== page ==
I learned at Luther (then Luther Northwestern) that my education at Dana was as robust, if not more so, than many of my classmates who were on what I referred to as the Norwegian pipeline to ordination. In fact, there is more Norwegian heritage in my family tree than Danish, but Dana had prepared me well. I had learned to integrate and analyze better than many. And realizing that my education had not cost nearly as much was a sort of frosting on the proverbial cake. I saw the same in my Dana classmates. Classmates like Merle Brockhoff, Scott Grorud, or Wilbur Holz were not only intelligent, but they understood the rhetorical nature of being a parish pastor. That is, in my estimation, part of what we had learned at Dana. We were encouraged to be scholars, but also thoughtful and benevolent individuals; those things that would serve us well as pastors and caregivers. As I would return to graduate school to eventually obtain my doctoral degree, I found myself thinking back to the words of Larrie Stone, Milt Olson, Richard, Jorgensen, and all of the Nielsens. They pushed me to never be content. They encouraged me to reach out and work to understand and interpret more carefully. It is the same thing I try to instill in my own students now. Thinking critically and analyzing thoroughly are essential to being an educated, thoughtful, and informed citizen. All of those astounding individuals we saw as our professors were exactly that. What they professed they lived. I believe we often underestimated and under-appreciated the brilliance and goodness in front of us. That is not because we didn’t care or pay attention, but it is because wisdom comes after time and through reflection.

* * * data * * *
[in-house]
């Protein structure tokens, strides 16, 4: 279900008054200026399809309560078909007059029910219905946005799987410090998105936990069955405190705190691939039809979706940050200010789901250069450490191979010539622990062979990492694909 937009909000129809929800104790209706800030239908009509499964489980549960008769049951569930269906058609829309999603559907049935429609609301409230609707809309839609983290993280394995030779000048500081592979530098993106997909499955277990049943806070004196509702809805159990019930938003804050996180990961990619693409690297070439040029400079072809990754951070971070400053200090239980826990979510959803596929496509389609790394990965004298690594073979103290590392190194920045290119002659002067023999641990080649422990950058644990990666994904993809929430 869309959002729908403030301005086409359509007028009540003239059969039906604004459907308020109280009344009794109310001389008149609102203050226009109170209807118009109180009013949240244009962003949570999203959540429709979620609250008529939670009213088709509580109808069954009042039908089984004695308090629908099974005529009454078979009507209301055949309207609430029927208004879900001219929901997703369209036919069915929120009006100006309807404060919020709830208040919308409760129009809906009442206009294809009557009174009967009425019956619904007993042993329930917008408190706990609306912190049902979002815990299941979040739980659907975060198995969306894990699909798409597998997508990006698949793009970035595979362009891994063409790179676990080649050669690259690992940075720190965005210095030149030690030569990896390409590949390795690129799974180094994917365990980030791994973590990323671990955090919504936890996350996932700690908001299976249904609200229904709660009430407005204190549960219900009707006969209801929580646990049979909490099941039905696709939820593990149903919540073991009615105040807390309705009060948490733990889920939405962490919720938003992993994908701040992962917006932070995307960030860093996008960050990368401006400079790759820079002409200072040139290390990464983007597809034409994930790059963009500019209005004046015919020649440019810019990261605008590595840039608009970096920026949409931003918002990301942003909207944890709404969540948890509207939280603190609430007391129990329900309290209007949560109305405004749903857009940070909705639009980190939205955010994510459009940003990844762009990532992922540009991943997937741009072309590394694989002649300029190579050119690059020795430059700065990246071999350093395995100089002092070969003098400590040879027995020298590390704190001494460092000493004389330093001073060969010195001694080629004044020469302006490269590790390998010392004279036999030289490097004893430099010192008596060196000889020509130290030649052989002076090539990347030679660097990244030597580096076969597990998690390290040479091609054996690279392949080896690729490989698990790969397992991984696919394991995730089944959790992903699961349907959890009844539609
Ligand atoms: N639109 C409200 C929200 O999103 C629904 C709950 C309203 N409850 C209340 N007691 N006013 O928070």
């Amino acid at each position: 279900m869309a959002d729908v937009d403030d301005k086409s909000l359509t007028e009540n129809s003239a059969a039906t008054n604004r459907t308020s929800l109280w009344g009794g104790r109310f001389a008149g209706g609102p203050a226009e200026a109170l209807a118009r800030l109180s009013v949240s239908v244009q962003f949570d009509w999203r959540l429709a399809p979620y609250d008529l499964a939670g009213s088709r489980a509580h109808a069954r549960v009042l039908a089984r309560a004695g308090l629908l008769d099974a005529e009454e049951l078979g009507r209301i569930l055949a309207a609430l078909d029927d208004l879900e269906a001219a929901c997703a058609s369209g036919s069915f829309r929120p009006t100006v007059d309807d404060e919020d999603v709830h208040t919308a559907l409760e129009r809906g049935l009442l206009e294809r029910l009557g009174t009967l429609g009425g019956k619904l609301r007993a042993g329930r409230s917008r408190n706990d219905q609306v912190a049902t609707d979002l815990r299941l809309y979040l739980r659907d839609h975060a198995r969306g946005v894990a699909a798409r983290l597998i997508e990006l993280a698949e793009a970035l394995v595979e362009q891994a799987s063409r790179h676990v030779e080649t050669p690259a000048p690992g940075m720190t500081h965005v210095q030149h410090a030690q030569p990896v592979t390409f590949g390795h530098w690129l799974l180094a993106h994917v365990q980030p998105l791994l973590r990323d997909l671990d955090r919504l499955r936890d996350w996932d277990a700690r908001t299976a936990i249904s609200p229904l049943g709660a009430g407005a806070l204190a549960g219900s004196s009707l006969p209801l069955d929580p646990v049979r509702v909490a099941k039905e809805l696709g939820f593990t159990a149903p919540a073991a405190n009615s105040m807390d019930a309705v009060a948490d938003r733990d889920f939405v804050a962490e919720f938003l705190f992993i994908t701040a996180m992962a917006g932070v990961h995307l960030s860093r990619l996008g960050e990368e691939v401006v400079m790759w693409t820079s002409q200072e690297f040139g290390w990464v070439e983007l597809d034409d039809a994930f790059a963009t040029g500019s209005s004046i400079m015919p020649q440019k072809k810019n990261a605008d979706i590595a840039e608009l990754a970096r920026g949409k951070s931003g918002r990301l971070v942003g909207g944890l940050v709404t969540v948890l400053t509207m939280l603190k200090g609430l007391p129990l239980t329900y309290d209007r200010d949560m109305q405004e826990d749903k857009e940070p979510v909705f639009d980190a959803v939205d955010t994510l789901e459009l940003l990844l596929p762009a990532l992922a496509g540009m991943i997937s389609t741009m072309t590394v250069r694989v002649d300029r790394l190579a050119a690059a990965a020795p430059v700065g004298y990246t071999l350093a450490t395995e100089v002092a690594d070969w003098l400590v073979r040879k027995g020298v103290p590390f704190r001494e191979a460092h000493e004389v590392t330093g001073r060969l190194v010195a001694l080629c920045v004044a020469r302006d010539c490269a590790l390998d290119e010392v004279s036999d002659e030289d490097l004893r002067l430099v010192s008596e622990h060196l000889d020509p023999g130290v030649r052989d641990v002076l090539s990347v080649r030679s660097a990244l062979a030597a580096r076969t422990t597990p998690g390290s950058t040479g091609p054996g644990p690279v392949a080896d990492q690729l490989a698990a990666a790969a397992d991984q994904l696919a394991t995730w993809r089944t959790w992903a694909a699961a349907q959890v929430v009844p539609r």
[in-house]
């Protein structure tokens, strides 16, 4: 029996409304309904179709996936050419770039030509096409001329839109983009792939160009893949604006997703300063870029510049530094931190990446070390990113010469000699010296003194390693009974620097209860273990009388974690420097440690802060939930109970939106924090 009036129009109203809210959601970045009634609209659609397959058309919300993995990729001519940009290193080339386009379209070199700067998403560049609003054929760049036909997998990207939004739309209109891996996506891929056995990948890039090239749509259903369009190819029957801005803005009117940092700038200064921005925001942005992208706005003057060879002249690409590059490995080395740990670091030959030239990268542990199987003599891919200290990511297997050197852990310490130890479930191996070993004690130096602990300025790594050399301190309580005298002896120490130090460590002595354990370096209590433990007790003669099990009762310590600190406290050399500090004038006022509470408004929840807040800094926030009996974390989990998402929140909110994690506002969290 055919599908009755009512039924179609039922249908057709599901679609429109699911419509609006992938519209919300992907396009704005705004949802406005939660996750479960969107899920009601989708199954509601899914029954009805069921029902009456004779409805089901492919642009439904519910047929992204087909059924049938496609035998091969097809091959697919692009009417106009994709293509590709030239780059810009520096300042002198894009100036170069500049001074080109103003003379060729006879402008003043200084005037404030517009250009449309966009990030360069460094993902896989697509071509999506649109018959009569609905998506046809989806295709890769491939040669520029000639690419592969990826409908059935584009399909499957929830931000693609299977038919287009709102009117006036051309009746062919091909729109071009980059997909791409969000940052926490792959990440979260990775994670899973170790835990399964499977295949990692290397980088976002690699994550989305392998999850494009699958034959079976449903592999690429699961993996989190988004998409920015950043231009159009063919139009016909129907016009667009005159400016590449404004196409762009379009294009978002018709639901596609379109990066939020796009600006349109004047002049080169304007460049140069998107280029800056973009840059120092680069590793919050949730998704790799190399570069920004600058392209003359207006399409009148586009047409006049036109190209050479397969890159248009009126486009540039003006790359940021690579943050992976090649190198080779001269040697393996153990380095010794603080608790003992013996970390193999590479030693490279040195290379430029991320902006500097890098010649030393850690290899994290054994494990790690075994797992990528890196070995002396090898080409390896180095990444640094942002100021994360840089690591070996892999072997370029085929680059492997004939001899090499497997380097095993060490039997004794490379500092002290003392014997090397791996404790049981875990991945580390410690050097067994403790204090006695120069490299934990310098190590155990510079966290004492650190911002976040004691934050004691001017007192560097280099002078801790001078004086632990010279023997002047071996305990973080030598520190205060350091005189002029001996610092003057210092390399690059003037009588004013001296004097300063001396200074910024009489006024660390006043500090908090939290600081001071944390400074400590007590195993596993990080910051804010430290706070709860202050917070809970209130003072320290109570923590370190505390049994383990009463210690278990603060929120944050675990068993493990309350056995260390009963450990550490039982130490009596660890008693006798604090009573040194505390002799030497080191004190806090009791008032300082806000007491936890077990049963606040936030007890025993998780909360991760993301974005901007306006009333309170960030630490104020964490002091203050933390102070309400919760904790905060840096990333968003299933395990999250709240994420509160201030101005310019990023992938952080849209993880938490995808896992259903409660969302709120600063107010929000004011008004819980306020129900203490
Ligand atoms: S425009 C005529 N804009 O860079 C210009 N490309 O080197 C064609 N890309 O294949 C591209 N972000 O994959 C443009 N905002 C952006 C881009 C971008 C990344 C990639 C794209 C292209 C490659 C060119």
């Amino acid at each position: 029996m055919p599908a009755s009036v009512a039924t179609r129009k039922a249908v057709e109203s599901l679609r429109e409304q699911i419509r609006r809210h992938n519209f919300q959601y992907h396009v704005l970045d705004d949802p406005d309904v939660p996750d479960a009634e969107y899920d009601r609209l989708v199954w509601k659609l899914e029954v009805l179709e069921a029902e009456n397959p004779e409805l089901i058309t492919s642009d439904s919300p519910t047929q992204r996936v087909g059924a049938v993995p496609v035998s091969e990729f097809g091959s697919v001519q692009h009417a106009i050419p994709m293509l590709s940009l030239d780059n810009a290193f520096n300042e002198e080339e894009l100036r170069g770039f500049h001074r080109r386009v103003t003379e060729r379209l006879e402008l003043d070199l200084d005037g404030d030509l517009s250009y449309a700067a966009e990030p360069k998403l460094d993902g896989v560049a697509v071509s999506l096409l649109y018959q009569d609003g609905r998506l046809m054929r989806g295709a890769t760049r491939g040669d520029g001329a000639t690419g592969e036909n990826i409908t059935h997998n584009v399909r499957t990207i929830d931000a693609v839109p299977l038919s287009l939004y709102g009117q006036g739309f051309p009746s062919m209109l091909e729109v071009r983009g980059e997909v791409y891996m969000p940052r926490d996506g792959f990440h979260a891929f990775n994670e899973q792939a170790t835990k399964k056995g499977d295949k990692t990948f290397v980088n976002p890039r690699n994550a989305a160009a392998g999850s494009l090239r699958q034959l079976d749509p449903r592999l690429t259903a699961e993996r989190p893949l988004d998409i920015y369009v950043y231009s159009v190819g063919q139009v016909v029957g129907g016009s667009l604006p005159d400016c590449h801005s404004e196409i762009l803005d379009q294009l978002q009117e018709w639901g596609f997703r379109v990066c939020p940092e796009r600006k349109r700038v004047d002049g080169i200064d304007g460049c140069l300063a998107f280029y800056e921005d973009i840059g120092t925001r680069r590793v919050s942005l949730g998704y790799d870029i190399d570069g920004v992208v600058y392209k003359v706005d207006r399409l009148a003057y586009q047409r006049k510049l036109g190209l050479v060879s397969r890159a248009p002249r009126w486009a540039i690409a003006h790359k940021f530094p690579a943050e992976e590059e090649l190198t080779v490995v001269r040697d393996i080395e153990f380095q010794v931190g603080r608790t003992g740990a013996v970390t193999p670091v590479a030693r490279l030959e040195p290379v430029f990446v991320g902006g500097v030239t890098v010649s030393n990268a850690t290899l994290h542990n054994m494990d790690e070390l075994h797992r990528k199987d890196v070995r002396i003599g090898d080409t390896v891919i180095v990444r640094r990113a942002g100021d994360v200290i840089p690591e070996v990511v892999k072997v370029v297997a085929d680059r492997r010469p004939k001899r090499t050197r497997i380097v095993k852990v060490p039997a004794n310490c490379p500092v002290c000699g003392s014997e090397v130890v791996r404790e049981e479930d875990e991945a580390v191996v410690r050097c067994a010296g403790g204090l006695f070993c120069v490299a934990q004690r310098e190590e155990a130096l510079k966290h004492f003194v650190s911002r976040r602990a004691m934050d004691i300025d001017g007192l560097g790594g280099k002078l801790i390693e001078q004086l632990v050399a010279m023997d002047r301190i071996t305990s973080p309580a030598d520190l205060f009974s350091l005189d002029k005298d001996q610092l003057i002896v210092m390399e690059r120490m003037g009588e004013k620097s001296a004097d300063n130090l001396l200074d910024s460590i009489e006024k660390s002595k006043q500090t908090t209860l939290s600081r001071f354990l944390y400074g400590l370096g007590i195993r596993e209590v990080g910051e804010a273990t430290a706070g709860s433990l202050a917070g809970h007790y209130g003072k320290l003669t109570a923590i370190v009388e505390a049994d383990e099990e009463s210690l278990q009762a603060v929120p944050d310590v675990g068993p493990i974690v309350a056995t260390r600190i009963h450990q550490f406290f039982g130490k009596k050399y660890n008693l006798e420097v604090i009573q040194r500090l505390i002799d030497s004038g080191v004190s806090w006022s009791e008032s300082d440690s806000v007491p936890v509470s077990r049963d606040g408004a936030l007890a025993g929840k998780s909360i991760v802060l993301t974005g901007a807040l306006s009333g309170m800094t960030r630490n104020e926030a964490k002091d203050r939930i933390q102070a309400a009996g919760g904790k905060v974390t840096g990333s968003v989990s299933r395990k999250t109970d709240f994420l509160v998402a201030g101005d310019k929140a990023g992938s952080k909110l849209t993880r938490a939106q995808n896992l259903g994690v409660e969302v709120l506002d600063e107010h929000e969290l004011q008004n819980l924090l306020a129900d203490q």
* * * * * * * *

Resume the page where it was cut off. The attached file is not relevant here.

Certainly people, who continue Dana’s legacy through the archives, the committed individuals in the immediate Blair area who give so much to creating the October events, the work through social media, and those who provide the hard physical labor to manage the care of the physical place we know as Dana, particularly after a decade of emptiness, provide important gifts of time, talent, and resources to provide a possible legacy to the community of Blair, which is etched in the memories of 1,000s of alumni. Dr. Heinrich’s magnificent new cross on the bluff above campus shines a light worthy of so many of those memories. We are blessed by that continued creative spirit.